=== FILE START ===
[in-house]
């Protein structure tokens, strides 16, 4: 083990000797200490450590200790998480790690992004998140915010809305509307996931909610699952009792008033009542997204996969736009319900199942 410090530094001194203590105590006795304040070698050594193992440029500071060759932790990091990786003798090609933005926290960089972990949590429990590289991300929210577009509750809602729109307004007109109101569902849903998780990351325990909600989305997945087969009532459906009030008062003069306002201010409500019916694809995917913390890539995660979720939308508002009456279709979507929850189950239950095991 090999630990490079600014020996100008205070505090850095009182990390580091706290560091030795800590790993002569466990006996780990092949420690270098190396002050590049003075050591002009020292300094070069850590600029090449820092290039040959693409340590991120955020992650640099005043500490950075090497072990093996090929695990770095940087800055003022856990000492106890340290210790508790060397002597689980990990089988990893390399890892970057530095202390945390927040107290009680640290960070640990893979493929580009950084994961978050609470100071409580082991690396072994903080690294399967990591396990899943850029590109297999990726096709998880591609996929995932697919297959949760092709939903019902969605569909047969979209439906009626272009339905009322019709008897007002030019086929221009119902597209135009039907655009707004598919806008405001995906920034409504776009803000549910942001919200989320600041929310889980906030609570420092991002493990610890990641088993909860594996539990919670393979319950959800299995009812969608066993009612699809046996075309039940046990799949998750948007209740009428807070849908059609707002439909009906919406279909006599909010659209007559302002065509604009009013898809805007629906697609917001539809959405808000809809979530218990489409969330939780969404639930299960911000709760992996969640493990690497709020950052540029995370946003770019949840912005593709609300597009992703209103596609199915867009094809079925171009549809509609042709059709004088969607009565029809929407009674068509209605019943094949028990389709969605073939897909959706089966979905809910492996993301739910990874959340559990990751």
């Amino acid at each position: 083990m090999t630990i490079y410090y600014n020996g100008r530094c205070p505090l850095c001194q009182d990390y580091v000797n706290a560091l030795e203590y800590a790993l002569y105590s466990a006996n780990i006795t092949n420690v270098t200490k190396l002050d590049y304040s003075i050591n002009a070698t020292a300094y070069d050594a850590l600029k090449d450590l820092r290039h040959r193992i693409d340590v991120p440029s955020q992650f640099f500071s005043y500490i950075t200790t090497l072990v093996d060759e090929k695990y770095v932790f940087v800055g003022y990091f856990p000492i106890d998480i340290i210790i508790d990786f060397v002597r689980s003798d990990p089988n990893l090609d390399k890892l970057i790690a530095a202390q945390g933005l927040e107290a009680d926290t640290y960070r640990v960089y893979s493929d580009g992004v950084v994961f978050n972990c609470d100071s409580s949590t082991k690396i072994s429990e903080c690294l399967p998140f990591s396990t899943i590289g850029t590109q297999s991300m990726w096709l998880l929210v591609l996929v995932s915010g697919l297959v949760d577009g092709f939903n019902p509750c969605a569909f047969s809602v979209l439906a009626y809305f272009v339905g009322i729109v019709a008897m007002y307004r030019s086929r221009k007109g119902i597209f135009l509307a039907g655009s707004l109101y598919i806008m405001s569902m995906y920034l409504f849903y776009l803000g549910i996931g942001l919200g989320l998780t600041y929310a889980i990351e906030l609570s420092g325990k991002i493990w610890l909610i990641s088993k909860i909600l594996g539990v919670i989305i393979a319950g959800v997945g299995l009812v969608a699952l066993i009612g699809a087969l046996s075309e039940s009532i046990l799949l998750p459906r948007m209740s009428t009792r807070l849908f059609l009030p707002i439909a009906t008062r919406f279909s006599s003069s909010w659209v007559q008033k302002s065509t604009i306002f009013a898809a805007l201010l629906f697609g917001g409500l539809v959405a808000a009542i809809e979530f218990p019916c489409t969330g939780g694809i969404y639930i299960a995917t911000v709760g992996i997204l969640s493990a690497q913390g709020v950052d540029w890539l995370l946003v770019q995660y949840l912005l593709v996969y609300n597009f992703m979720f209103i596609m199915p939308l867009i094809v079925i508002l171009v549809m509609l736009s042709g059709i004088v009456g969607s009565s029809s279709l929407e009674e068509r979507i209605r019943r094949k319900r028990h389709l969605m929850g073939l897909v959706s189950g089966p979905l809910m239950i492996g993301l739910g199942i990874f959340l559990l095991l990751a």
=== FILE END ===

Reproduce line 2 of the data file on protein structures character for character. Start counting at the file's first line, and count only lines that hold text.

């Protein structure tokens, strides 16, 4: 083990000797200490450590200790998480790690992004998140915010809305509307996931909610699952009792008033009542997204996969736009319900199942 410090530094001194203590105590006795304040070698050594193992440029500071060759932790990091990786003798090609933005926290960089972990949590429990590289991300929210577009509750809602729109307004007109109101569902849903998780990351325990909600989305997945087969009532459906009030008062003069306002201010409500019916694809995917913390890539995660979720939308508002009456279709979507929850189950239950095991 090999630990490079600014020996100008205070505090850095009182990390580091706290560091030795800590790993002569466990006996780990092949420690270098190396002050590049003075050591002009020292300094070069850590600029090449820092290039040959693409340590991120955020992650640099005043500490950075090497072990093996090929695990770095940087800055003022856990000492106890340290210790508790060397002597689980990990089988990893390399890892970057530095202390945390927040107290009680640290960070640990893979493929580009950084994961978050609470100071409580082991690396072994903080690294399967990591396990899943850029590109297999990726096709998880591609996929995932697919297959949760092709939903019902969605569909047969979209439906009626272009339905009322019709008897007002030019086929221009119902597209135009039907655009707004598919806008405001995906920034409504776009803000549910942001919200989320600041929310889980906030609570420092991002493990610890990641088993909860594996539990919670393979319950959800299995009812969608066993009612699809046996075309039940046990799949998750948007209740009428807070849908059609707002439909009906919406279909006599909010659209007559302002065509604009009013898809805007629906697609917001539809959405808000809809979530218990489409969330939780969404639930299960911000709760992996969640493990690497709020950052540029995370946003770019949840912005593709609300597009992703209103596609199915867009094809079925171009549809509609042709059709004088969607009565029809929407009674068509209605019943094949028990389709969605073939897909959706089966979905809910492996993301739910990874959340559990990751």